03.12.12 4:00 PM ET
Just Like Everyone Else
This is the first in a series of answers to the question of why I am or am not a Zionist.
On my side of the political map, the word “Zionist” is, at the very least, problematic. I’m an American-Israeli peacenik.
I’ve supported a two-state solution since the first intifada, and have made a minor career out of criticizing successive Israeli governments and their American enablers. I’ve gotten threatening phone calls, and certain upstanding Jews have simply stopped speaking to me.
I am, in short, the kind of Jew who finds herself in daily communication with folks who use “Zionist” as a synonym for all manner of nasty things—and they tend to expect me to, if not agree with them, at least disavow the –ism.
And just about every day I check in with my gut, and—yep: Still a Zionist.
When nationalism first came into vogue in the late 19th century, Jews had long shared a language, a culture, and a beloved land. The fact that we hadn’t lived on that land for centuries wasn't a choice. We’d been brutally thrown off it and hounded across the globe in a rolling genocide that ultimately failed. My people prayed to return home three times a day, in a language and within a cultural heritage that spanned centuries. If that doesn’t constitute the building blocks of the modern construct we know as “nationalism,” I don’t know what does.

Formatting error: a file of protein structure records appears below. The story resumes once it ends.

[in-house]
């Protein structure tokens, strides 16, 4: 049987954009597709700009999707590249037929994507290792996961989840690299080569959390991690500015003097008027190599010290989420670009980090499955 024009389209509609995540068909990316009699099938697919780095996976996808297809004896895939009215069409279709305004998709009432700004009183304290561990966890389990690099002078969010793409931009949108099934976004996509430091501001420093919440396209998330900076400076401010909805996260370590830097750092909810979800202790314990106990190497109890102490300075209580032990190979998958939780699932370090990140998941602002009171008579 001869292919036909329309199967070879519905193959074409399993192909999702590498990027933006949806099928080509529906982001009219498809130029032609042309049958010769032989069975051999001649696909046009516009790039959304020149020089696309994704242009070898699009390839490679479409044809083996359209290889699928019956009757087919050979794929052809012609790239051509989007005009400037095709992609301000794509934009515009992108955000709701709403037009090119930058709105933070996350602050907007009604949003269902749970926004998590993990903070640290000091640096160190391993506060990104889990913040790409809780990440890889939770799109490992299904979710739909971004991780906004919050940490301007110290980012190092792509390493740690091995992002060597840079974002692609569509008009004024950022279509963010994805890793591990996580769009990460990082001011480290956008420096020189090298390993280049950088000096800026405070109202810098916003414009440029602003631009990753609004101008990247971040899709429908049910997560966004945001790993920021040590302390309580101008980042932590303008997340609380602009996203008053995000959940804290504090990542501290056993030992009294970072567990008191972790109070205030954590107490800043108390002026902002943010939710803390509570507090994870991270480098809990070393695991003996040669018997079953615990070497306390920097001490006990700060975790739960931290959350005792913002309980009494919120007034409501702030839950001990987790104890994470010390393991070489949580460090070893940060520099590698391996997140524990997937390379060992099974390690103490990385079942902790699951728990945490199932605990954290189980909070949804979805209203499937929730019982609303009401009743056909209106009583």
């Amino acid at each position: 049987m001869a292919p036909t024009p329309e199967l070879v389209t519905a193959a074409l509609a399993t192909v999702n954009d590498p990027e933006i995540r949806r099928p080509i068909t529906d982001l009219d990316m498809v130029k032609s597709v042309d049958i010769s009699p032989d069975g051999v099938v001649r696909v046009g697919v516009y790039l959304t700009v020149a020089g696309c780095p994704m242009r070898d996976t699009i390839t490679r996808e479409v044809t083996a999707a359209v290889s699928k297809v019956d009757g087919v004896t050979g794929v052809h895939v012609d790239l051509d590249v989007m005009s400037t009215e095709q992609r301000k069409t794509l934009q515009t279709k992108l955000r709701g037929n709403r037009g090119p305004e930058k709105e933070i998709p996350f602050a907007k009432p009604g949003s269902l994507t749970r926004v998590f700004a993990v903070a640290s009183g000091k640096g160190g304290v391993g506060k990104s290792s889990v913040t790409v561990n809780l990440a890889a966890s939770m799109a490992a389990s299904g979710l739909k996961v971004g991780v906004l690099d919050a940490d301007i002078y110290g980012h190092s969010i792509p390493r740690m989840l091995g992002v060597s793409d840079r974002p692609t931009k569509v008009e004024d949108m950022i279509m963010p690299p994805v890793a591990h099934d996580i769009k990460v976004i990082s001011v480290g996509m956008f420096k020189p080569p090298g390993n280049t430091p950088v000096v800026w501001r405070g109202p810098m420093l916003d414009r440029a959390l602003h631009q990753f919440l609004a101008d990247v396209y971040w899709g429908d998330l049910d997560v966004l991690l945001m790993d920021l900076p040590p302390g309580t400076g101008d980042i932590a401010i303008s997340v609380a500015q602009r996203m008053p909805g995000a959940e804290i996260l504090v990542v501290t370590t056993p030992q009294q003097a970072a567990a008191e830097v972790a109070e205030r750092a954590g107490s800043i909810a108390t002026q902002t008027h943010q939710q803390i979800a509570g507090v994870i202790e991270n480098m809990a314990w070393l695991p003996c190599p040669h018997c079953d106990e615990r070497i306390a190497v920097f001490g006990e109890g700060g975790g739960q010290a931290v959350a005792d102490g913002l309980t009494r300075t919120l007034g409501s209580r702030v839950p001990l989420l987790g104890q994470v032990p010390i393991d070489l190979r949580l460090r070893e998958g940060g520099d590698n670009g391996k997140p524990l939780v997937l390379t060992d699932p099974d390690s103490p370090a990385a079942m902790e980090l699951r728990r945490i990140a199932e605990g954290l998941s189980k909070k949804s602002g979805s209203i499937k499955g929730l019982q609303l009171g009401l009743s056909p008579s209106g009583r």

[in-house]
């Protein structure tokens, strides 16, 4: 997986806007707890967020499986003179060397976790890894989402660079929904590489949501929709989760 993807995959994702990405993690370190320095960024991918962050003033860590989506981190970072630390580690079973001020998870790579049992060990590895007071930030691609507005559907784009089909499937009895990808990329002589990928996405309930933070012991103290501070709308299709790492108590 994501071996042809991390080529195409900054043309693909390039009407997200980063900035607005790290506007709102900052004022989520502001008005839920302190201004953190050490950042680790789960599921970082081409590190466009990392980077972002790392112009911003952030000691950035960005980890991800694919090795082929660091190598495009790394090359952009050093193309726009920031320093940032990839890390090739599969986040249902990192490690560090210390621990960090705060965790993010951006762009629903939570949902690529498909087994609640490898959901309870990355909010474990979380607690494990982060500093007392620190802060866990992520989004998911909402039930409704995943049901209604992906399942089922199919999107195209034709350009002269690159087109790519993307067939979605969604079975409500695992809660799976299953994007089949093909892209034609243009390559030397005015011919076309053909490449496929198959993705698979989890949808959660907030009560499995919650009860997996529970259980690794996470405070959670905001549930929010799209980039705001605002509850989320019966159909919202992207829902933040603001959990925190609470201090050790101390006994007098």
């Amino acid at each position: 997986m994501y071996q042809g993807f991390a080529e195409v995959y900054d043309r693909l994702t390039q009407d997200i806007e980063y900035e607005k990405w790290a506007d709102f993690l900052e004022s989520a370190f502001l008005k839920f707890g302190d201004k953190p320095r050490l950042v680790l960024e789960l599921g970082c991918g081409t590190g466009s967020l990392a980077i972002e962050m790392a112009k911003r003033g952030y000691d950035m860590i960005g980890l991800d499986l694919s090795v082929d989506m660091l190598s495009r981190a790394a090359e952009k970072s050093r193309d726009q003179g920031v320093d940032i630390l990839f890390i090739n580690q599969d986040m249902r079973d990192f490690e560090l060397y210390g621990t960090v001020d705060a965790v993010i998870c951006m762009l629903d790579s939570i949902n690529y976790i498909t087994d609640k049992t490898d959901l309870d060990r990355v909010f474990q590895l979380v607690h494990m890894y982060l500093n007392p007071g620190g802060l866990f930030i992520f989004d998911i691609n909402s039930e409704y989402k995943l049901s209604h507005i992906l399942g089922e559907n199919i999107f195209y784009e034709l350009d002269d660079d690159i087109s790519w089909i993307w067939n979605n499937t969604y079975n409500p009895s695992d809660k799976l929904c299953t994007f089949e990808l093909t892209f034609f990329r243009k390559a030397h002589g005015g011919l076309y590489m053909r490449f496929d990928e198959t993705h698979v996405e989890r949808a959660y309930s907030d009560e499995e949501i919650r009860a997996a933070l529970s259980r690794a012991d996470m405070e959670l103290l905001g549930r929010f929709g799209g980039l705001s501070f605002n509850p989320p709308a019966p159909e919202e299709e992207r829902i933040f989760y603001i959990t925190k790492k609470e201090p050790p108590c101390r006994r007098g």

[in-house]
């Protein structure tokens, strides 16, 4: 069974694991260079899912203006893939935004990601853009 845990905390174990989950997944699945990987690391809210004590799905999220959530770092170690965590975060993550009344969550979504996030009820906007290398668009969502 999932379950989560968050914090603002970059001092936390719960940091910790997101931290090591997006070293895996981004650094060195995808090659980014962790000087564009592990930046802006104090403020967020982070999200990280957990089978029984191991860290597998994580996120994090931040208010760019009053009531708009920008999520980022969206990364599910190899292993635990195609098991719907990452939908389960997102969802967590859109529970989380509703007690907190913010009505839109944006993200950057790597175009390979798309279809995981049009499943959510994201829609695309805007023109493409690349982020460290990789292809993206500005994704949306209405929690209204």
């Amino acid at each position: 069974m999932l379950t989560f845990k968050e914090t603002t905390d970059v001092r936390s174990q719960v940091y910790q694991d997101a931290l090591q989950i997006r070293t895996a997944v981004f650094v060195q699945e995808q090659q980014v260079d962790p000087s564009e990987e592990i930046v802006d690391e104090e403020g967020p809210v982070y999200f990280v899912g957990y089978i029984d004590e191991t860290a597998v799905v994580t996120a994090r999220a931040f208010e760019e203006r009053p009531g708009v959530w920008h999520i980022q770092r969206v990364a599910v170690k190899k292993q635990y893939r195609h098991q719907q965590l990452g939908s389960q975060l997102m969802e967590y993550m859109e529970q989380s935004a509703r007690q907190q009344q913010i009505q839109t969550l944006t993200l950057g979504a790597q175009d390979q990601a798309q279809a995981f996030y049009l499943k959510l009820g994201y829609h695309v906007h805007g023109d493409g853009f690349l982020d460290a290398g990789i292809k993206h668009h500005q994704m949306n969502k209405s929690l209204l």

If I support and advocate for Palestinian nationalism (and I do), how can I deny my people ours? If I believe that Israel has no right to tell the Palestinians to what they may aspire (and I do), how can I accept that others have the right to tell me and mine?
I have questions about nationalism. Big questions. Indeed, I suspect nationalism is a stage in human development and that we may one day achieve something better. But that day is not yet here.
And despite what you might have heard, that’s all Zionism is: nationalism. “Zionist” doesn’t mean “fascist,” or an “imperialist,” or “running dog.” It doesn’t even mean “Israeli.” It means, very simply, “Jewish nationalist.”
I believe that if we would work toward tikkun olam, repairing the world, we have a duty to use language to communicate the truth, not bend and mold our words to serve political ends. There is simply no room for the viciousness and vitriol (and often barely-veiled anti-Semitism) that pass for a definition of Zionism among many alongside whom I fight for Palestinian rights.
I have no argument with those who reject nationalism, and thus reject Zionism, or with Jews who find the weight attached to that word to be too heavy to bear anymore.
But unless and until I’m convinced that nationalism is no longer the path we must trod for the foreseeable future, unless and until I’m convinced that Israelis and Palestinians alike are willing and able to give up the dreams of decades and centuries and throw in their lot with each other—I’ll be a Zionist.